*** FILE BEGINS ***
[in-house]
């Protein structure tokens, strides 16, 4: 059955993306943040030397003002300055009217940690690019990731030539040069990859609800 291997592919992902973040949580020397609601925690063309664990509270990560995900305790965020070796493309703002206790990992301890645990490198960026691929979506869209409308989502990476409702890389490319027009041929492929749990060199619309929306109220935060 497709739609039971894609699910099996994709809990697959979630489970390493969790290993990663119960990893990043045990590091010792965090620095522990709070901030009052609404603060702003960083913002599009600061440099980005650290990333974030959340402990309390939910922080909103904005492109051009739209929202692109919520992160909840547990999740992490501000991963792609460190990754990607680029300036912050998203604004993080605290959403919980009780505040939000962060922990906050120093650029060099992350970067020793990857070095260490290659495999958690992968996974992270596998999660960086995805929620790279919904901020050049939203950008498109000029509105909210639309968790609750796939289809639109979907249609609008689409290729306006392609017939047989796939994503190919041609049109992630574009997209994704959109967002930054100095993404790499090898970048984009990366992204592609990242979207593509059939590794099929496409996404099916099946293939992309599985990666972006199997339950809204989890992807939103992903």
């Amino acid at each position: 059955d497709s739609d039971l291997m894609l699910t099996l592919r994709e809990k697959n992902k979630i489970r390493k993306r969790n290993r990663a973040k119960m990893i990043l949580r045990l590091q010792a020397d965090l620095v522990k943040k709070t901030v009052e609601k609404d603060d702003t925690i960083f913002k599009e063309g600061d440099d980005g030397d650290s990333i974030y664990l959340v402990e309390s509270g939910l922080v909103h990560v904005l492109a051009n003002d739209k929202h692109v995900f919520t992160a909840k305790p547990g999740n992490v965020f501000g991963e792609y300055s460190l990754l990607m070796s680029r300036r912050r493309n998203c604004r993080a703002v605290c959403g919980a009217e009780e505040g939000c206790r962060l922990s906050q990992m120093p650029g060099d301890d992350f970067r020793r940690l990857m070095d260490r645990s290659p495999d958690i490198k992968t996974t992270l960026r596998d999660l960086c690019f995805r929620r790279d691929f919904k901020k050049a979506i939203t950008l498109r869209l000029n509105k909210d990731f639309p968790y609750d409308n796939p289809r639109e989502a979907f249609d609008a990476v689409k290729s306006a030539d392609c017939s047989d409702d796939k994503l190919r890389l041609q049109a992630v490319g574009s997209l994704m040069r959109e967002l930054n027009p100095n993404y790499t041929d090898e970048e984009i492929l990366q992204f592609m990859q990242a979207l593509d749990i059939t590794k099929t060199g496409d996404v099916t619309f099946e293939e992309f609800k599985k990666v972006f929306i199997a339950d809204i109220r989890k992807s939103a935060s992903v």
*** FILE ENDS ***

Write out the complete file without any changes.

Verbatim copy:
[in-house]
């Protein structure tokens, strides 16, 4: 059955993306943040030397003002300055009217940690690019990731030539040069990859609800 291997592919992902973040949580020397609601925690063309664990509270990560995900305790965020070796493309703002206790990992301890645990490198960026691929979506869209409308989502990476409702890389490319027009041929492929749990060199619309929306109220935060 497709739609039971894609699910099996994709809990697959979630489970390493969790290993990663119960990893990043045990590091010792965090620095522990709070901030009052609404603060702003960083913002599009600061440099980005650290990333974030959340402990309390939910922080909103904005492109051009739209929202692109919520992160909840547990999740992490501000991963792609460190990754990607680029300036912050998203604004993080605290959403919980009780505040939000962060922990906050120093650029060099992350970067020793990857070095260490290659495999958690992968996974992270596998999660960086995805929620790279919904901020050049939203950008498109000029509105909210639309968790609750796939289809639109979907249609609008689409290729306006392609017939047989796939994503190919041609049109992630574009997209994704959109967002930054100095993404790499090898970048984009990366992204592609990242979207593509059939590794099929496409996404099916099946293939992309599985990666972006199997339950809204989890992807939103992903």
């Amino acid at each position: 059955d497709s739609d039971l291997m894609l699910t099996l592919r994709e809990k697959n992902k979630i489970r390493k993306r969790n290993r990663a973040k119960m990893i990043l949580r045990l590091q010792a020397d965090l620095v522990k943040k709070t901030v009052e609601k609404d603060d702003t925690i960083f913002k599009e063309g600061d440099d980005g030397d650290s990333i974030y664990l959340v402990e309390s509270g939910l922080v909103h990560v904005l492109a051009n003002d739209k929202h692109v995900f919520t992160a909840k305790p547990g999740n992490v965020f501000g991963e792609y300055s460190l990754l990607m070796s680029r300036r912050r493309n998203c604004r993080a703002v605290c959403g919980a009217e009780e505040g939000c206790r962060l922990s906050q990992m120093p650029g060099d301890d992350f970067r020793r940690l990857m070095d260490r645990s290659p495999d958690i490198k992968t996974t992270l960026r596998d999660l960086c690019f995805r929620r790279d691929f919904k901020k050049a979506i939203t950008l498109r869209l000029n509105k909210d990731f639309p968790y609750d409308n796939p289809r639109e989502a979907f249609d609008a990476v689409k290729s306006a030539d392609c017939s047989d409702d796939k994503l190919r890389l041609q049109a992630v490319g574009s997209l994704m040069r959109e967002l930054n027009p100095n993404y790499t041929d090898e970048e984009i492929l990366q992204f592609m990859q990242a979207l593509d749990i059939t590794k099929t060199g496409d996404v099916t619309f099946e293939e992309f609800k599985k990666v972006f929306i199997a339950d809204i109220r989890k992807s939103a935060s992903v």